Pneumonia is an inflammation of the lung parenchyma caused by pathogenic microorganism. Various bacterial species, fungi and viruses may cause it.
The setting in which infection is acquired
could be a predictor of the infecting pathogen.
Bacterial Pneumonia: is defined as bacterial infection of the lung parenchyma associated with recently developed radiological shadowing which may be segmental, lobar or multi lobar.
- Community Acquired Pneumonia (CAP)
- Hospital Acquired pneumonia (HAP)
- Ventilator Associated pneumonia (VAP)
- Health care Pneumonia (HCAP)
- Pneumonia in the immunocompromised
- Aspiration pneumonia
Streptococcus pneumoniae is the most common pathogen in community-acquired pneumonia
Common bacteria causing CAP:
- Streptococcus pneumoniae
- Mycoplasma pneumonia
- Legionella pneumophilia
- Chlamydia pneumonia
- Haemophilus influenza
- Staphylococcus aureus
- Chlamydia psittaci
- Coxiella burnetti
- Klebsiella pneumonia
- Actinomyces israelli
Other causative organisms:
- Pseudomonas aeruginosa (usually implicated in nosocomial pneumonia)
- Sudden onset fever, chills and rigors
- Cough with purulent sputum production
- Pleuritic chest pain
- Breathlessness with short inspiratory efforts
- Herpes labialis
- Signs of lung consolidation.
- Pleural friction rubs.
- Chest signs are very helpful depending on the phase of the inflammatory response
- Dull percusision
- Increased Tactile and vocal fremitus
- Bronchial breath sounds
- Whispering pectoriloquy
Signs of severity
- Urea> 7mmol/L
- Respiratory rate > 30/min
- Systolic BP<90
- Age 65years
Score 1 point for any of the above features present
- 0 or 1 – home treatment
- 2 – Hospital-supervised treatment
- 3 or more – manage in Hospital as severe pneumonia
- 4 or 5 – ICU Admission
- Gradual onset
- Dry cough
- Prominent extra-pulmonary symptoms
- Sore throat
- Chest crackles or rales
- Acute bronchitis
- COPD Exacerbation.
- Pulmonary embolism/infarction
- Pulmonary eosinophilia
- Empyema Thoracis
- Pleural effusion.
- Lung abscess
- Lobar collapse
- Deep vein thrombosis and pulmonary embolism
- Multi organ failure
- Hepatitis, pericarditis, myocarditis,
- Pyrexia from drug hypersensitivity
- Serum E/U/Cr
- Blood Culture
- Cold agglutinins
- Arterial blood gases/ SPO₂
- Sputum gram stain,M/C/S
- Urine pneumococcal and legionella antigen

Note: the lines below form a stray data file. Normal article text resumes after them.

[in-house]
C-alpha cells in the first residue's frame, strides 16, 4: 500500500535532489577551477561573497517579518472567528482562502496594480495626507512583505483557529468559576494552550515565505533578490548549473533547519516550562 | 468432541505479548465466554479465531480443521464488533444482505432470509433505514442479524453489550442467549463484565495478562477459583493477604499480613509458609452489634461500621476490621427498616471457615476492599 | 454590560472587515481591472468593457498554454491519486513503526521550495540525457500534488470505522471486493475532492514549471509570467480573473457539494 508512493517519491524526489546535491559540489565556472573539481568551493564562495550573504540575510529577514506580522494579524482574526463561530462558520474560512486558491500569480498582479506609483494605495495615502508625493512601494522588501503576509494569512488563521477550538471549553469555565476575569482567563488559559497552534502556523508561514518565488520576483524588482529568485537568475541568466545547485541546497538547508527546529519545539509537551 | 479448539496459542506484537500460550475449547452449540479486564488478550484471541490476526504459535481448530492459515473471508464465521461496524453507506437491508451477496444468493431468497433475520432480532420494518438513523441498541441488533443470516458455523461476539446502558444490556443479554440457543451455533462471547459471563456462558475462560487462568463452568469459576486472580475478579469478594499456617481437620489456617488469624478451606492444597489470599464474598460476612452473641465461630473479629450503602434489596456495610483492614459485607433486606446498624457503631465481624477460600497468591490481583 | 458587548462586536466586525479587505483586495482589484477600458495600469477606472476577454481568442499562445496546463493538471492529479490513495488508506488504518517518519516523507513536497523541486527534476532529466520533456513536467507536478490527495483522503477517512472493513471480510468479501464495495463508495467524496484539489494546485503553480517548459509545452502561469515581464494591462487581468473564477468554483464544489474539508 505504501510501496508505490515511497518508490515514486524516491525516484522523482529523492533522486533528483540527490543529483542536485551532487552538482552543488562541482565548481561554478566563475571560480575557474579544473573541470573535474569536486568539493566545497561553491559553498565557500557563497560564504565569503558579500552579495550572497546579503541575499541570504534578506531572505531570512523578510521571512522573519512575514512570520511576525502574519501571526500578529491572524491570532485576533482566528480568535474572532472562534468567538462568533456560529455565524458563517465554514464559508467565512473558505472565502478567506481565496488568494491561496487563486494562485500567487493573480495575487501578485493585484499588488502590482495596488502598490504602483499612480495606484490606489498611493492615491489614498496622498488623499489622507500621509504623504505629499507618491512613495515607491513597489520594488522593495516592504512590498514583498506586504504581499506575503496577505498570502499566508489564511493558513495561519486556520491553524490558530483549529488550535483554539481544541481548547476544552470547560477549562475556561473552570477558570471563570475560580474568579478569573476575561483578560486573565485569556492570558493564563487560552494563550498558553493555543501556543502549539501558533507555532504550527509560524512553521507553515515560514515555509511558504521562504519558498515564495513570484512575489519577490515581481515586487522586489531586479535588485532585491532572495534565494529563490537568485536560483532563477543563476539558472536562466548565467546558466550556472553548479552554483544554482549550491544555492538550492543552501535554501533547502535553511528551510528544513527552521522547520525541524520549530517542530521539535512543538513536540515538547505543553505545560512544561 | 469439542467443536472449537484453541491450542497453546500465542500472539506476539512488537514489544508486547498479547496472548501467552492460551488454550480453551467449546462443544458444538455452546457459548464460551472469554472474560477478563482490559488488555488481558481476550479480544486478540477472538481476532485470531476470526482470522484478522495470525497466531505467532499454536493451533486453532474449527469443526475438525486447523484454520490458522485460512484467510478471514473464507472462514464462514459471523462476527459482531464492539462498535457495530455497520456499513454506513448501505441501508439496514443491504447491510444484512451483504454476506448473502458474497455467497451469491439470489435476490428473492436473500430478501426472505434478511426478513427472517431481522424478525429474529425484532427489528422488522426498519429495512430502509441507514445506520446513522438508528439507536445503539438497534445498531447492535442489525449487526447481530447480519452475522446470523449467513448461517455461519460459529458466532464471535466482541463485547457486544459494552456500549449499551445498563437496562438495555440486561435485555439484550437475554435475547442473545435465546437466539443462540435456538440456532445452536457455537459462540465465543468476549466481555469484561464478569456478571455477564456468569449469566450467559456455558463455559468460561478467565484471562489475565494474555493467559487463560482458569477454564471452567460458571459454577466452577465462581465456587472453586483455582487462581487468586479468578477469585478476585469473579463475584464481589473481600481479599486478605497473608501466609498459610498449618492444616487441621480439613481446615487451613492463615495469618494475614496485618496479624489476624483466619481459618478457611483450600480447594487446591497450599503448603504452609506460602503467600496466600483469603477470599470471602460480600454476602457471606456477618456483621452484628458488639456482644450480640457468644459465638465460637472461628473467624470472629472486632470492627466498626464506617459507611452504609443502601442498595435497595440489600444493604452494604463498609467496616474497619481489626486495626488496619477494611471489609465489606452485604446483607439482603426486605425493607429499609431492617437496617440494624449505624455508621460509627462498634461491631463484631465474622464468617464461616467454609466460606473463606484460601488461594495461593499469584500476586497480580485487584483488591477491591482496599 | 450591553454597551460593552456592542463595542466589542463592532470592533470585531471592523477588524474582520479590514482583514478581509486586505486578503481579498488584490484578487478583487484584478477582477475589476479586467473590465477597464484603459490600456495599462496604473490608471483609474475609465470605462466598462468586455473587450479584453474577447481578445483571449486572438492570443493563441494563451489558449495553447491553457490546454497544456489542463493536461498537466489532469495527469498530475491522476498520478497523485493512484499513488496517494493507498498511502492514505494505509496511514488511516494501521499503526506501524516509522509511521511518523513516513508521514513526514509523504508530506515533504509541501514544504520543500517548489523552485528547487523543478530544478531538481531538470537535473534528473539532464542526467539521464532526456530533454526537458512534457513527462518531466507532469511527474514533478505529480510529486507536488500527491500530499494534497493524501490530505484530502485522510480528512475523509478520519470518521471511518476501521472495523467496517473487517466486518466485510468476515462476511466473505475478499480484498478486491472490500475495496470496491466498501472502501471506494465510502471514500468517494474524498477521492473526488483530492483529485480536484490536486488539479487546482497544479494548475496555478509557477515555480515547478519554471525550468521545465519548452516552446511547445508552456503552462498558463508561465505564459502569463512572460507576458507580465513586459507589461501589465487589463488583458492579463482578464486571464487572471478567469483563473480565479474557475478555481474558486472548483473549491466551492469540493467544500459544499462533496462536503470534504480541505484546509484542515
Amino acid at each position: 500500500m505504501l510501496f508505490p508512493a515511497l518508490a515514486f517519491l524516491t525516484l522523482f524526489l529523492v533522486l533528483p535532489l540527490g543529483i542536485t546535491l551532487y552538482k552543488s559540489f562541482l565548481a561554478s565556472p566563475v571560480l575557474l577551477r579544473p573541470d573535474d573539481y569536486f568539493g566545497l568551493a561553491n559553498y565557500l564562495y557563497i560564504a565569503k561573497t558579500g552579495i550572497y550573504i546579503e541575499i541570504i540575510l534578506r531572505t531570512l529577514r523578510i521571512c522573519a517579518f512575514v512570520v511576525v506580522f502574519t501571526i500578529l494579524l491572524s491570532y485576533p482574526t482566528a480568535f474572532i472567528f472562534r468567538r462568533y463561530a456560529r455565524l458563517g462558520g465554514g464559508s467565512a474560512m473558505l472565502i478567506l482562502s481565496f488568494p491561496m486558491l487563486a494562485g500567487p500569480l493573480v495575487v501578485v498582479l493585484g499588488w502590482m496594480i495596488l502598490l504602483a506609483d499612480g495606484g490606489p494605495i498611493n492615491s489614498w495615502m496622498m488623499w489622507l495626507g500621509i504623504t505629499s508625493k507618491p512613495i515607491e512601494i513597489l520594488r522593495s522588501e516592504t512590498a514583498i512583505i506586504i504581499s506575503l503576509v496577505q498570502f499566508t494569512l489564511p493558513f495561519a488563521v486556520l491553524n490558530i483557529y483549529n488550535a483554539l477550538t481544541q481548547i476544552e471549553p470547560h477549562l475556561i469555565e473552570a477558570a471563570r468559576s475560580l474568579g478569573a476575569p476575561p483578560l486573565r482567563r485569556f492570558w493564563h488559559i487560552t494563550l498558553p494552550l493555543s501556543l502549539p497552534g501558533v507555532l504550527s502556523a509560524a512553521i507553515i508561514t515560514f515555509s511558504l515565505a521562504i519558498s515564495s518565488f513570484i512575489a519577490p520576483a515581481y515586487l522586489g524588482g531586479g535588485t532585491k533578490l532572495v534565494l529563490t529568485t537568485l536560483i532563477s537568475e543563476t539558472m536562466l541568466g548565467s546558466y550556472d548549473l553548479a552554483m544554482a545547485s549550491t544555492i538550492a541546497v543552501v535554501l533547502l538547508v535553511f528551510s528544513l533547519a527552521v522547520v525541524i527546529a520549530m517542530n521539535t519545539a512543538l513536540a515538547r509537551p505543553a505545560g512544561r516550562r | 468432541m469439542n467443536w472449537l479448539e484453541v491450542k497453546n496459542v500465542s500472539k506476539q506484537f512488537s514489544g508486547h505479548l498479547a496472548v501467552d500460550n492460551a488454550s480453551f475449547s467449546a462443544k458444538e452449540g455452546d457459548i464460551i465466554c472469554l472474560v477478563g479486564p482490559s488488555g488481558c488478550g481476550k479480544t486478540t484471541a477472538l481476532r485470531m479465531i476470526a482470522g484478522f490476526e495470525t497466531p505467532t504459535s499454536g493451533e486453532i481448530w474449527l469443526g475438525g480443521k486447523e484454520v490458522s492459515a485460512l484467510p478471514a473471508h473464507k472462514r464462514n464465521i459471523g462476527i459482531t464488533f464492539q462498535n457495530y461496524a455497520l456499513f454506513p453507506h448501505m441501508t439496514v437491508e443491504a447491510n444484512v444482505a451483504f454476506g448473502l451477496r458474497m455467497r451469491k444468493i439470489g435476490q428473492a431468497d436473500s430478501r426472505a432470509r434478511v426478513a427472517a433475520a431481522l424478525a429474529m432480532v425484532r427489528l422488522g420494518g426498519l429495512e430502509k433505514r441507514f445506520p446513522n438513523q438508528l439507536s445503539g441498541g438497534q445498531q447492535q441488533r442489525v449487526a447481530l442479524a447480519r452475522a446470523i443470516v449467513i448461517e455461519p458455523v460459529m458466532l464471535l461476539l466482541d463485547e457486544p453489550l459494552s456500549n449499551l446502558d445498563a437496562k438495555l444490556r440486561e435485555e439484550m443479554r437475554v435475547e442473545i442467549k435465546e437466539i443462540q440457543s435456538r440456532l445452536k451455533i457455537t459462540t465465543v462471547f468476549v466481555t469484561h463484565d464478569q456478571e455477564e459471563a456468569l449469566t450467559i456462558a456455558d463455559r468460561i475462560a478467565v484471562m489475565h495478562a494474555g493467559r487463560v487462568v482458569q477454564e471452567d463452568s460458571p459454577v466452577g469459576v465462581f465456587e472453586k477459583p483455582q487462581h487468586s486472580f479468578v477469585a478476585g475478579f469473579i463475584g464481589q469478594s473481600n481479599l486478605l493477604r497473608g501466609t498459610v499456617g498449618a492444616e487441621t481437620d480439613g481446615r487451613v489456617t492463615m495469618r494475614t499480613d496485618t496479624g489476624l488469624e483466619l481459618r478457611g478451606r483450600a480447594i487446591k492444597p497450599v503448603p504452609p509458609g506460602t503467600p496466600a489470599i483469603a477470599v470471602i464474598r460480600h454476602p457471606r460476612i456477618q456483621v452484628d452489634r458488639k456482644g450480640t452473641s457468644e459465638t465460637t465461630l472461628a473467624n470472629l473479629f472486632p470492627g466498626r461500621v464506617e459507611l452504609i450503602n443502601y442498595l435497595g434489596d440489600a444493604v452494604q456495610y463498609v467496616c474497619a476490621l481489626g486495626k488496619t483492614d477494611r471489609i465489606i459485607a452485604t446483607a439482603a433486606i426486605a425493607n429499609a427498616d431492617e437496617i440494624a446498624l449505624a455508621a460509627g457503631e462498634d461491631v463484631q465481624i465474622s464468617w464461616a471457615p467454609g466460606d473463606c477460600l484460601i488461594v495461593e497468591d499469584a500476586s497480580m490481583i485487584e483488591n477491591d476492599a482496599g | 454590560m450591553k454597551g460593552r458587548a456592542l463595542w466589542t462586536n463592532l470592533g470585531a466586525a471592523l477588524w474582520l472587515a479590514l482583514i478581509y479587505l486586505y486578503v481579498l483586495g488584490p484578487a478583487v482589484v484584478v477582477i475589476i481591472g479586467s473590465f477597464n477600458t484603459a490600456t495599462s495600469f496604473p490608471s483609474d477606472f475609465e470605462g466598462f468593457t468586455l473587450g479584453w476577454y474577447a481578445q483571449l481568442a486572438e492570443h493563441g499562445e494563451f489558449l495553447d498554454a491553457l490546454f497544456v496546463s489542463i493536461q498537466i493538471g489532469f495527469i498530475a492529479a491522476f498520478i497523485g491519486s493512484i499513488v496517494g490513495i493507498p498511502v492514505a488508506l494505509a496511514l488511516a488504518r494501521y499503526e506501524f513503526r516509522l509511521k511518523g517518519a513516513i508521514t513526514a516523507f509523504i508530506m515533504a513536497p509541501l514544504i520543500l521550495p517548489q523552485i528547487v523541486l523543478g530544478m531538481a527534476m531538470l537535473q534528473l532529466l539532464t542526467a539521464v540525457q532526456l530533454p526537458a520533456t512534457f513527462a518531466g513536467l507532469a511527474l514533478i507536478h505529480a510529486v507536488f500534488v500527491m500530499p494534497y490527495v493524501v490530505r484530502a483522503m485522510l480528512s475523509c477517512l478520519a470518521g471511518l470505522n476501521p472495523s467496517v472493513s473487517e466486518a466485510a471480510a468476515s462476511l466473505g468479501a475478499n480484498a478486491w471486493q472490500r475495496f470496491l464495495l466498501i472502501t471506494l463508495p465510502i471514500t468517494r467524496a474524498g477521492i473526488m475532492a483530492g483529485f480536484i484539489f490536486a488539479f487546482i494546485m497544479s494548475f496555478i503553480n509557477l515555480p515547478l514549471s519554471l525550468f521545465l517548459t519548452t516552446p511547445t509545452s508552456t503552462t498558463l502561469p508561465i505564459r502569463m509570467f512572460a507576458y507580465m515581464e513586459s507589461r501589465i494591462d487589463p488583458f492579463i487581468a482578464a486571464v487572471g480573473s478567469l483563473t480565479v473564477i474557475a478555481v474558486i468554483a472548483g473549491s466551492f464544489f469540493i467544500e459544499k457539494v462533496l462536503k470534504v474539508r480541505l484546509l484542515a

- Chest X-ray
- Pleural fluid M/C/S
- Eliminate the infection
- Return to normal lung function
- Oxygen to maintain Pao, at or above 8kPa
- IV fluids especially in severe cases
1. Uncomplicated CAP + No modifying factor, + no antibiotics use in the last 3 months:
Amoxicillin Clavulanic acid
- Adult: 1g 12hourly for 5-7 days
- Neonate and premature infants, 25mg/kg 12 hourly;
- Infants up to 3 months, 25 mg/kg 8 hourly;
- 3 months – 12years, 25mg/kg 8hourly increased to 6hourly in more severe infections.
- Adult: initially 2million units 6 hourly.
- preterm and neonate under 7 days, 25mg/kg by IM injection Or by slow IV injection or infusion every 12 hours; double dose in severe infections.
- Neonate 7-28 days: 25mg/kg 8hourly; double dose in severe infections.
- 1 month – 18years: 25mg/kg 4 – 6hourly. Double dose in severe infections.
- Commence oral therapy as soon as possible.
- Macrolide (azithromycin 500mg stat,then 250mg daily,
- Clarithromycin 500mg twice
daily for up to 14days)
Adult: 500mg orally 8 hourly for 5-7 days
- 3 months 2years: 10mg/kg (maximum 125mg) orally 12 hourly
- 2-12 years: 15mg/kg orally 12 hourly
- 12-18 years: 12 hourly. May double doses in severe infections.
2. Patients with history of recent use of Antibiotics
Respiratory quinolone (levofloxacin).
- Quinolones are generally better
avoided in TB endemic areas because of their potential use as part of 2nd line regimen in the treatment of MDR-TB.
- Advanced macrolide+ amoxicillin
Advanced macrolide + amoxicillin + clavulanic acid
3. Complicated CAP
- IV β lactam + advanced macrolide
- Iv respiratory quinolones + advanced macrolide
- Penicillin G+advanced macrolide
Amoxicillin Clavulanic acid:
- Nausea, diarrhoea, skin rashes,
- contraindicated in penicillin hypersensitive individuals.
- Nausea, vomiting, abdominal
discomfort, headaches, rarely antibiotic associated colitis.
- Similar to those mentioned above
but usually milder.
- Hepatoxicity and antibiotic associated colitis are quite rare.
- Pneumococcal vaccine
- Haemophilus influenzae vaccine